School officials have gotten creative across the country to avoid a GSA but the law is so broad that in nearly every case, the courts have supported the GSA. Some school officials try to stall a GSA, particularly if a senior is involved, because maybe the request will graduate with the senior. So having a younger proponent is helpful. Others try to change the name of the group, which is not permissible. Still others have actually eliminated all non-curriculum groups but that failed - you can just found a curriculum-related club to discuss a subject - say history - from an LGBTQ perspective. Still others have objected with a claim that a GSA would be disruptive. But the law protects the right to form a GSA as long as the GSA itself (versus those who don't like the idea of a GSA) is not causing the disruption.

I want to give a big shout out to the parent helping her child in this case. She went toe-to-toe with the school addressing its concerns and demonstrated - politely but relentlessly - that a GSA would be good for her child and for the school.

One more GSA approved. Today we have one more community where high school kids have an oasis of acceptance and support. Raise your glass (non-alcoholic of course; they're minors).

Tuesday, May 3, 2011

Students, parents and teachers: GLAD’s Legal InfoLine wants to hear from you!

GLAD’s Legal InfoLine is free and confidential. That means that if you call the InfoLine nothing will be shared with your parents, school or anyone else unless you specifically gives us permission to do so. You can reach the InfoLine by phone, live chat or email—just go to and click on “Contact the InfoLine.”

GLAD has always been involved in youth issues and over the years has won a number of important victories, such as:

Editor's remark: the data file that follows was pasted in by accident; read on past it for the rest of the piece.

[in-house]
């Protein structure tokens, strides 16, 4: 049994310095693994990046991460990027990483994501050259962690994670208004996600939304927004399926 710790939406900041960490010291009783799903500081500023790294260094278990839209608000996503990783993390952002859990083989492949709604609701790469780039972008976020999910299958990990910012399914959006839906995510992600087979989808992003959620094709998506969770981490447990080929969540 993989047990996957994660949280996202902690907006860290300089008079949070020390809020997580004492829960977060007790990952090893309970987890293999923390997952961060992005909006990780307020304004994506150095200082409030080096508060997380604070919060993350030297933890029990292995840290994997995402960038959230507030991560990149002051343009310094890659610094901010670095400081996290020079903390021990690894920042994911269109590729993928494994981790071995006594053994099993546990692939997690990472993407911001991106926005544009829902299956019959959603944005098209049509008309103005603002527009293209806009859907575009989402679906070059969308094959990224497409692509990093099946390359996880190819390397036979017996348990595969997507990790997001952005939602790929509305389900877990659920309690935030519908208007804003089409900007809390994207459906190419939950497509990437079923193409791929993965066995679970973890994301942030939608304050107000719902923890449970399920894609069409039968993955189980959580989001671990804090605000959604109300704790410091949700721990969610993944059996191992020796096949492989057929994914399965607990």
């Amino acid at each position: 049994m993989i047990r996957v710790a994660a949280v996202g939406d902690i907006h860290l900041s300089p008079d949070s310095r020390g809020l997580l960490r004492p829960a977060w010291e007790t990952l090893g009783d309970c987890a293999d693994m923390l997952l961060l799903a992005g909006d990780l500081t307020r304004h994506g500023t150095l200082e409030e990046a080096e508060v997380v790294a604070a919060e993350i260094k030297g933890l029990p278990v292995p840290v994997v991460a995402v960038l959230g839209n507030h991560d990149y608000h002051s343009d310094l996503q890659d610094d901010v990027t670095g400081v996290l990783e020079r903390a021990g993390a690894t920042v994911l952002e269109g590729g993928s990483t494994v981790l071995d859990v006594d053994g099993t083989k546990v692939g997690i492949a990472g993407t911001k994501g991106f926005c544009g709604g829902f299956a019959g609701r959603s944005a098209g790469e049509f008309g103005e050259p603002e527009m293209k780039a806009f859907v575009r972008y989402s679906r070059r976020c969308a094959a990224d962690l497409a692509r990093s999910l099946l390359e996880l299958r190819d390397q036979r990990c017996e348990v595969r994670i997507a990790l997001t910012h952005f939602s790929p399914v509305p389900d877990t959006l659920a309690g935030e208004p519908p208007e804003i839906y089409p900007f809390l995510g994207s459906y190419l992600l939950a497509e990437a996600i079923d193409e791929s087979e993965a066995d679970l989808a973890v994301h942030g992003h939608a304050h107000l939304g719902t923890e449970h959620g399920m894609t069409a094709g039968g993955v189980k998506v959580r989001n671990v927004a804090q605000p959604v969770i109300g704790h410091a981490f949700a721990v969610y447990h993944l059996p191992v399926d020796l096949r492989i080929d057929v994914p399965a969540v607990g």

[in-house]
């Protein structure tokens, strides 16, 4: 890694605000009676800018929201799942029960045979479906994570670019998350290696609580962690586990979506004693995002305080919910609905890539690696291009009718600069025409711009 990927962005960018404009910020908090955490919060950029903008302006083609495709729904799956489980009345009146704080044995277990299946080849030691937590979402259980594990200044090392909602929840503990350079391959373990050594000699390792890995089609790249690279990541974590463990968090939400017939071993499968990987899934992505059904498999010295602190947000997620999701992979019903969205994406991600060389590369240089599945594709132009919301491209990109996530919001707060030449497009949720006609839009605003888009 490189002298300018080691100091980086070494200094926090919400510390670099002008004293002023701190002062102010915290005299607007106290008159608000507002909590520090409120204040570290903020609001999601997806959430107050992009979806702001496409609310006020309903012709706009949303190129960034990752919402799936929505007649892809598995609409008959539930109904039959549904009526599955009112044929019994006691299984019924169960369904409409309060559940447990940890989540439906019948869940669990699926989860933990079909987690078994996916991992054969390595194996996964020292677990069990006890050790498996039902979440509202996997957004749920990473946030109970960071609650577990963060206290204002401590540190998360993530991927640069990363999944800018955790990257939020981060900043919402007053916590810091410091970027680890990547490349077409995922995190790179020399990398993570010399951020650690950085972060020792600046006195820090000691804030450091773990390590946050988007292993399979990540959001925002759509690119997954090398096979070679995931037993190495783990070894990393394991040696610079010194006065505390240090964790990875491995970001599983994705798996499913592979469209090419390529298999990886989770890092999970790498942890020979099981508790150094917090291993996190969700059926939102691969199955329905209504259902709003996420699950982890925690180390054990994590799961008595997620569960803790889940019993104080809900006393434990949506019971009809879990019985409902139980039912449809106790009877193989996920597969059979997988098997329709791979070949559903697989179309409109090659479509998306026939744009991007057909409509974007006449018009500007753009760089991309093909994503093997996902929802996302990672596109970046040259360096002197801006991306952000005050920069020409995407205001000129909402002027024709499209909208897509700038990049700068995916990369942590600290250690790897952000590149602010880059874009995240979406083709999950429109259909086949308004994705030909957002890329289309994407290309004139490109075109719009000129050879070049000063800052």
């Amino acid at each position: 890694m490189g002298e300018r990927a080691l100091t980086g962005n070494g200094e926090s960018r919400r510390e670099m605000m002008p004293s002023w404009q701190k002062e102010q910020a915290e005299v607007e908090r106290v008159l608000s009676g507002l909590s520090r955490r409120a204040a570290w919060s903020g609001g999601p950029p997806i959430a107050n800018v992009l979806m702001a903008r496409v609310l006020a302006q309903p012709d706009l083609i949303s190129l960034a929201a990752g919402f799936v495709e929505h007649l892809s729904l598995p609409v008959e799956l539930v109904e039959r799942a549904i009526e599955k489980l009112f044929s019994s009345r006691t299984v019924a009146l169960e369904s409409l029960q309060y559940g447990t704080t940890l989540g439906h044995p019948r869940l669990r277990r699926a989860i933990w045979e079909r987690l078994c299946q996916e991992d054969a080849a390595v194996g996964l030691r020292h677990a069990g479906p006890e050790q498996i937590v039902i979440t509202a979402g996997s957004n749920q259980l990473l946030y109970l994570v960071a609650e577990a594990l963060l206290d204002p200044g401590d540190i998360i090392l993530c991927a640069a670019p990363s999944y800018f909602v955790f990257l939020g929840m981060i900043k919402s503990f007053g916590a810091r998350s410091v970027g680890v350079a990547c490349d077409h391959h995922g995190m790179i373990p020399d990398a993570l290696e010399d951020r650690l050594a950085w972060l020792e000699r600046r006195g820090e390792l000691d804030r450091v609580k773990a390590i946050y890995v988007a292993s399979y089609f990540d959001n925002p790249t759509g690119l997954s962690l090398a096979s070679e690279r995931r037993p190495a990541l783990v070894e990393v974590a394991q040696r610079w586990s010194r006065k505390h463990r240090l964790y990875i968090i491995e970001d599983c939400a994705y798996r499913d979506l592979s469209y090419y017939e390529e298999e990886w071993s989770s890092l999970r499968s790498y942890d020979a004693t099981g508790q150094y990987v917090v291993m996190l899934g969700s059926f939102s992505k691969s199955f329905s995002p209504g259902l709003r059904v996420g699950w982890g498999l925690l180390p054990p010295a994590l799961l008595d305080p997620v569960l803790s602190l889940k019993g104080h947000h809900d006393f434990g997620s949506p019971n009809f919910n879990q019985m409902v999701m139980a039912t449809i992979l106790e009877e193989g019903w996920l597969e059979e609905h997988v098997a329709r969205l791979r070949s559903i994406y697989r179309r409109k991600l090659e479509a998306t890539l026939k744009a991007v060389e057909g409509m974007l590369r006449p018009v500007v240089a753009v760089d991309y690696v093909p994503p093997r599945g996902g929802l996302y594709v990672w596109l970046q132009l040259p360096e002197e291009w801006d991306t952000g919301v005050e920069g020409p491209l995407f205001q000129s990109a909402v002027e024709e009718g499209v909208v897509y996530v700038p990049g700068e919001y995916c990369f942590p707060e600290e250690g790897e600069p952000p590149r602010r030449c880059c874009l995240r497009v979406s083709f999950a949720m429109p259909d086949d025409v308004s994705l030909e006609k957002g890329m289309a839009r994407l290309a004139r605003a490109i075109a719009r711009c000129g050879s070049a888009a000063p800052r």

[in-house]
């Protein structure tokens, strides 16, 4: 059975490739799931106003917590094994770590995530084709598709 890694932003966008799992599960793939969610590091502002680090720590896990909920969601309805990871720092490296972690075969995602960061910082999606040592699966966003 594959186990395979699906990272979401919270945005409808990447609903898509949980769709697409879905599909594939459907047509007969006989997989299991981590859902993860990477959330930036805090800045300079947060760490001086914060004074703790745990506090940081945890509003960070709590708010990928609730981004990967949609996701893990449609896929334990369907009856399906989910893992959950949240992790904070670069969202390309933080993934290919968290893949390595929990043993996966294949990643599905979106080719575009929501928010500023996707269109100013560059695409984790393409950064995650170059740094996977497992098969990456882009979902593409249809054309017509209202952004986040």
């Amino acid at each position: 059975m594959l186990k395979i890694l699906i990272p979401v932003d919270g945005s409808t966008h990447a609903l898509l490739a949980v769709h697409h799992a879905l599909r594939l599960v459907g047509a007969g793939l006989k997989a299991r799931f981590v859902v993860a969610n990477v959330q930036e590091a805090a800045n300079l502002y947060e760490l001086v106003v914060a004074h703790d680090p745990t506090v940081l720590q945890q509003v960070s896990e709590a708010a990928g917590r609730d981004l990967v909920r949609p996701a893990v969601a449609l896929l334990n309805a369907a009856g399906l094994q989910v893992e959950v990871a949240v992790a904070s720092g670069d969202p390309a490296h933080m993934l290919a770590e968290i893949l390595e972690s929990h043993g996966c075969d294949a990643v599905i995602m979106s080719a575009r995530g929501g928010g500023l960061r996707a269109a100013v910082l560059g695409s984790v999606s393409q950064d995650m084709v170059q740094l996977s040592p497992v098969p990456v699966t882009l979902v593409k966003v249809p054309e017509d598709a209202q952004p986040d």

· winning the right for a student to take his boyfriend to the prom,

· winning the right for students to form a GSA and for the GSA to receive the same treatment and privileges as any other student extracurricular group,

· winning protections for LGBT students who are being harassed and discriminated against,

· winning the right for transgender students to dress in a way that fits their gender identity,

· helping to create and pass strong anti-bullying laws in Massachusetts and New Hampshire,

· and many more.

Currently, some examples of GLAD’s youth work include:

· fighting on behalf of a transgender student who was forced to change schools due to harassment

· helping to get an anti-bullying bill passed in Maine, and

· producing a video about the rights of public school students in Massachusetts—it’s a great video! Take a look at:

Students in all of the New England states have legal protections against harassment, bullying and discrimination, and GLAD is working to strengthen these and make sure that they are enforced. In addition, students have the right to:

· wear clothing that fits your gender identity

· express your point of view and feel safe in doing so, even on controversial topics

· form a Gay/Straight Alliance on the same terms as all other extracurricular student groups.

GLAD has a number of publications that address legal issues pertaining to students and schools at

GLAD wants to do more work in this area and to learn more about the ways in which GLAD’s legal expertise can more effectively address the needs of young people. We encourage students, parents and teachers to call GLAD’s Legal InfoLine if they encounter a situation involving harassment, bullying or discrimination; want to know the rights of students (and teachers) in the six New England states, or want to make suggestions about additional ways in which GLAD can use its legal expertise to address youth issues.

We look forward to hearing from you!